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'Million Dollar Arm' Delivers Ball-Park Size Enjoyment

STEVE INSKEEP, HOST:

Next on this Friday morning, our film critic Kenneth Turan has this pitch for a baseball movie.

KENNETH TURAN, BYLINE: You can see the stuff "Million Dollar Arm" throws at you from miles away, but that doesn't stop it from being genially enjoyable. It's an example of the pleasant things that happen when a better class of people work on Disney family films.

"Million Dollar Arm"'s focus is on sports agent JB Bernstein, played by Jon Hamm of "Mad Men." Desperate for a deal to keep his firm afloat, Bernstein gets a brainstorm. He decides to go to India, find capable young cricket players, bring them to the U.S. and turn them into ace major league hurlers. It's all dollars and cents to him.

(SOUNDBITE OF MOVIE, "MILLION DOLLAR ARM")

TURAN: Bernstein is initially flummoxed when he arrives in India, where things don't always go according to plan.

(SOUNDBITE OF MOVIE, "MILLION DOLLAR ARM")

TURAN: Bernstein perseveres and brings two players back to the U.S. They have to learn baseball but, this being a Disney family film, the agent has to learn a thing or two as well. Bernstein is used to putting the deal first. But with help from an attractive neighbor, played by Lake Bell, he realizes he has to pay attention to these young men as people if he wants them to perform as athletes.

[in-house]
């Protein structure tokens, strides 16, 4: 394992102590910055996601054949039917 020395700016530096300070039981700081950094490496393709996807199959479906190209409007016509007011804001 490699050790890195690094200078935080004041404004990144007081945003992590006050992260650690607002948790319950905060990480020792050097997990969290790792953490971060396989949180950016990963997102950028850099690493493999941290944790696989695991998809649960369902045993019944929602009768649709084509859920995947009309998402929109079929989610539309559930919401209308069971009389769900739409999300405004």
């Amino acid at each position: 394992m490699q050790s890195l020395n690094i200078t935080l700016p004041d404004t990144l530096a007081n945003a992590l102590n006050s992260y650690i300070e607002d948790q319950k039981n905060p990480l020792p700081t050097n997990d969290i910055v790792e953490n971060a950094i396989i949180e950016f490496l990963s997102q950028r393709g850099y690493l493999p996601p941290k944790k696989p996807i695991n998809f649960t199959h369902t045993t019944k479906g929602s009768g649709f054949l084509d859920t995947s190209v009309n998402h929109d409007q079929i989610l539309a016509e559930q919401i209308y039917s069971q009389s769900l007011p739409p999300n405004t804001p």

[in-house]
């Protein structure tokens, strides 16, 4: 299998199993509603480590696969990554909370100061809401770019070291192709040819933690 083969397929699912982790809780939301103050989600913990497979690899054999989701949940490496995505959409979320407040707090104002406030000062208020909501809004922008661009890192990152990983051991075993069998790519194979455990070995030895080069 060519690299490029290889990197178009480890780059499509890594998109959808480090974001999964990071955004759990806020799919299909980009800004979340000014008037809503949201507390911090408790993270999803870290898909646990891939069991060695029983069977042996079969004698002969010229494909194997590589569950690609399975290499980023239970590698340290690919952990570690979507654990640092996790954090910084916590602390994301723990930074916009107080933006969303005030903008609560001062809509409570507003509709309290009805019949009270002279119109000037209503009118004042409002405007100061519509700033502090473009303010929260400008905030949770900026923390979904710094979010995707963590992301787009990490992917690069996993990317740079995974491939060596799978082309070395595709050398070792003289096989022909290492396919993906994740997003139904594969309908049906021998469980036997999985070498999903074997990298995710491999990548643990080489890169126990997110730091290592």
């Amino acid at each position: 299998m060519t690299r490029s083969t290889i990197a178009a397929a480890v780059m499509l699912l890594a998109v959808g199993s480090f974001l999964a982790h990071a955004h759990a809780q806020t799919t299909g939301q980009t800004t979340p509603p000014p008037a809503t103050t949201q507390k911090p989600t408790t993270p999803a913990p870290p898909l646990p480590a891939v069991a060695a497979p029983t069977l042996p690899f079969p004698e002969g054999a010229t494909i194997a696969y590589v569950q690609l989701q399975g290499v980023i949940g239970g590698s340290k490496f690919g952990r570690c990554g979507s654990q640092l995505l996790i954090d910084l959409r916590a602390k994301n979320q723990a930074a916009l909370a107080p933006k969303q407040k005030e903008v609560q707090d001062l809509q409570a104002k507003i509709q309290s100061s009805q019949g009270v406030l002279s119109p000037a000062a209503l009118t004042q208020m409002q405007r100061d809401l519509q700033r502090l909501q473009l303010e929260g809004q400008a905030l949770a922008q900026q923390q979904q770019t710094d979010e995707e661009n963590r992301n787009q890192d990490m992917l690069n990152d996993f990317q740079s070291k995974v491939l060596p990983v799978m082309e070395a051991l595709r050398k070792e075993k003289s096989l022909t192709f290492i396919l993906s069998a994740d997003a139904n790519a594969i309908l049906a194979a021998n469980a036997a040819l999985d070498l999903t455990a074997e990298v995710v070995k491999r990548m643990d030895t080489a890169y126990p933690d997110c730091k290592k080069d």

All this sounds rather didactic. As written by Tom McCarthy and directed by Craig Gillespie - who did the wonderful "Lars and the Real Girl," "Million Doll Arm" doesn't push. Star Jon Hamm is especially effective, displaying an easy charm and nice comic instincts in a role that fits him like a broken-in glove. Watching someone become more of an adult is rarely painless, but "Million Dollar Arm" makes the lessons go down easy.

(SOUNDBITE OF MUSIC)

INSKEEP: Kenneth Turan reviews films for MORNING EDITION and for the Los Angeles Times.

It's MORNING EDITION from NPR News. Transcript provided by NPR, Copyright NPR.

Kenneth Turan is the film critic for the Los Angeles Times and NPR's Morning Edition, as well as the director of the Los Angeles Times Book Prizes. He has been a staff writer for the Washington Post and TV Guide, and served as the Times' book review editor.